The recent popularity of horror films featuring zombies is indicative of social tensions surrounding racism, globalization and rampant Western consumption. In the films comprising George A. Romero’s Dead series, differences between survivors become blurred when human value is reduced to sheer humanity. Romero’s films show that social preoccupations of race, gender and class (among others) remain problematic in the undead, post-apocalyptic context and often take precedence over the need for cooperation and resources for survival. The zombies themselves are sociologically loaded; from their colonial origins in Haiti to their “Americanization”, combining themes of racism, savagery and othering. This book outlines the underlying social critique that underscores Romero’s entire series. Drawing from cultural materialism and active audience theory, this book shows how Romero’s Dead series can inspire reflexivity and assessment of our everyday roles in consumption processes while helping us speculate on the endings of our own narratives.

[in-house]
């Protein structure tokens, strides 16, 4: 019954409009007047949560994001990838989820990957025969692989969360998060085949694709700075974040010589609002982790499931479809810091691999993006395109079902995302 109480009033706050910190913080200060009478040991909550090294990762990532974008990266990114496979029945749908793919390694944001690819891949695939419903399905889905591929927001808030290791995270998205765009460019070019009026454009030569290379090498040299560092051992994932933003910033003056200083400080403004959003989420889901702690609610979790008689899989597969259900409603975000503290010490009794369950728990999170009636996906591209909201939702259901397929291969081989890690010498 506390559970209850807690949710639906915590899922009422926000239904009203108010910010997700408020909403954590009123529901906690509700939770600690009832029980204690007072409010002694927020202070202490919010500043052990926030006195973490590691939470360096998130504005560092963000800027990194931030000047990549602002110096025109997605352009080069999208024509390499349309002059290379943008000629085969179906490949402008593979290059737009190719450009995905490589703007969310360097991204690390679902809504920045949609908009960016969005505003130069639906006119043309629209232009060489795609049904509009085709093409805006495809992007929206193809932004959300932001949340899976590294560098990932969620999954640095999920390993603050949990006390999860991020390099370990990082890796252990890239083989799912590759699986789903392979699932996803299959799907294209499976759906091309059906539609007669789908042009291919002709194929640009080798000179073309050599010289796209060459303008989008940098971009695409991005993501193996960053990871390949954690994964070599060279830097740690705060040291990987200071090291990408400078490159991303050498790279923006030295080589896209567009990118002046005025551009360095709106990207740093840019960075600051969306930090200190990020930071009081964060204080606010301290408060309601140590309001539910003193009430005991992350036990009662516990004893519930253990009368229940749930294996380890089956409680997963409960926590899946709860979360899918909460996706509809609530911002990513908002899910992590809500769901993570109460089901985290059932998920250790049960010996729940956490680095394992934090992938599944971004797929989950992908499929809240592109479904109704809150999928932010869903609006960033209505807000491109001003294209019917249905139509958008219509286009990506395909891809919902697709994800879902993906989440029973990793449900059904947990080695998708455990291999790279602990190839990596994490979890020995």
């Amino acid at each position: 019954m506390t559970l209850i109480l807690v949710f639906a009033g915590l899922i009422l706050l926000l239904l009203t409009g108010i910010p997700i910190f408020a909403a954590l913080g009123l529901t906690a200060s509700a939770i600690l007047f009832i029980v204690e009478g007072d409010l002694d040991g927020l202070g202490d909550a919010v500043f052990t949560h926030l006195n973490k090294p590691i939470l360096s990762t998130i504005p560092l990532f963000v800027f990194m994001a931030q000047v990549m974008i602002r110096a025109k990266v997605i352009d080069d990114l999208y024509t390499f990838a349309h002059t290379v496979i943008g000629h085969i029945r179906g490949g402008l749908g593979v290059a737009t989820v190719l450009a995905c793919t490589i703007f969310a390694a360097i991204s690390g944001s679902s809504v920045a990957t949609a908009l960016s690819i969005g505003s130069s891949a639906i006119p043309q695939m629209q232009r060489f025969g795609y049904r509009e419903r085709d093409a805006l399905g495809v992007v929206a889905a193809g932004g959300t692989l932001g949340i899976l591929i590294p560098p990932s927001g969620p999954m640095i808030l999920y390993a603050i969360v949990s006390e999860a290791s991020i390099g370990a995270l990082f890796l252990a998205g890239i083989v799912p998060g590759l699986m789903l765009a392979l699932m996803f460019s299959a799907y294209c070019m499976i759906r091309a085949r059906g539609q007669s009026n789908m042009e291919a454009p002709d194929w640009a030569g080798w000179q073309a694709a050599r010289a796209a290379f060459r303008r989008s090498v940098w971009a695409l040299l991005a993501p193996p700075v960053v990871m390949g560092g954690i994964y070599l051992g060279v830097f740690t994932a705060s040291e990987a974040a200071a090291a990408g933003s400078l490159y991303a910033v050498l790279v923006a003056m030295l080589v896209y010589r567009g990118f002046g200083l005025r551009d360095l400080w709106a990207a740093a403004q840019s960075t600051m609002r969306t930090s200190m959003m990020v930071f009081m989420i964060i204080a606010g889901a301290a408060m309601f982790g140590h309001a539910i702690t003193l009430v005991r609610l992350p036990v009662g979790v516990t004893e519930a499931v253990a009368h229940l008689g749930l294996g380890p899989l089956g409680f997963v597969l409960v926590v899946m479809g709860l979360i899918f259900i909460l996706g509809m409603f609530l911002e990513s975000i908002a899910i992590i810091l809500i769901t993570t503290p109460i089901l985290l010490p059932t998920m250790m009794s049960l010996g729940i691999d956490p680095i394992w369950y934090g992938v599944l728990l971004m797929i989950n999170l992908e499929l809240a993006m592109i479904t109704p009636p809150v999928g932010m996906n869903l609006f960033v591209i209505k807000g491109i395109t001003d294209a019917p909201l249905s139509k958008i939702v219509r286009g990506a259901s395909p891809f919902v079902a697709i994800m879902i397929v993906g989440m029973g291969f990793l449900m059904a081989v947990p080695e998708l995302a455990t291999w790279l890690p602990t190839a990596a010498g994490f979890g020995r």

- @joshuacross Ohhh, you meant his character. Yeah, he's a pretty loathsome brat. But the music though! The performances give me goosebumps! about 1 hour ago in reply to joshuacross
- @joshuacross You didn't like it?? about 1 hour ago in reply to joshuacross
- @Doug_Tilley Cards Against Humanity is a favourite of my friends. We also enjoy Telestrations. about 1 hour ago in reply to Doug_Tilley
- @THE_BLACKDEATH Imagine the exotic pizza possibilities! about 17 hours ago in reply to THE_BLACKDEATH
- @patch664 and I'm takin' a stroll.... about 17 hours ago in reply to patch664
- RT @GraveyardSister: Black Women in Horror|Horror Hollywood's Unsung http://t.co/TGSynJyS0m 09:37:52 AM November 25, 2014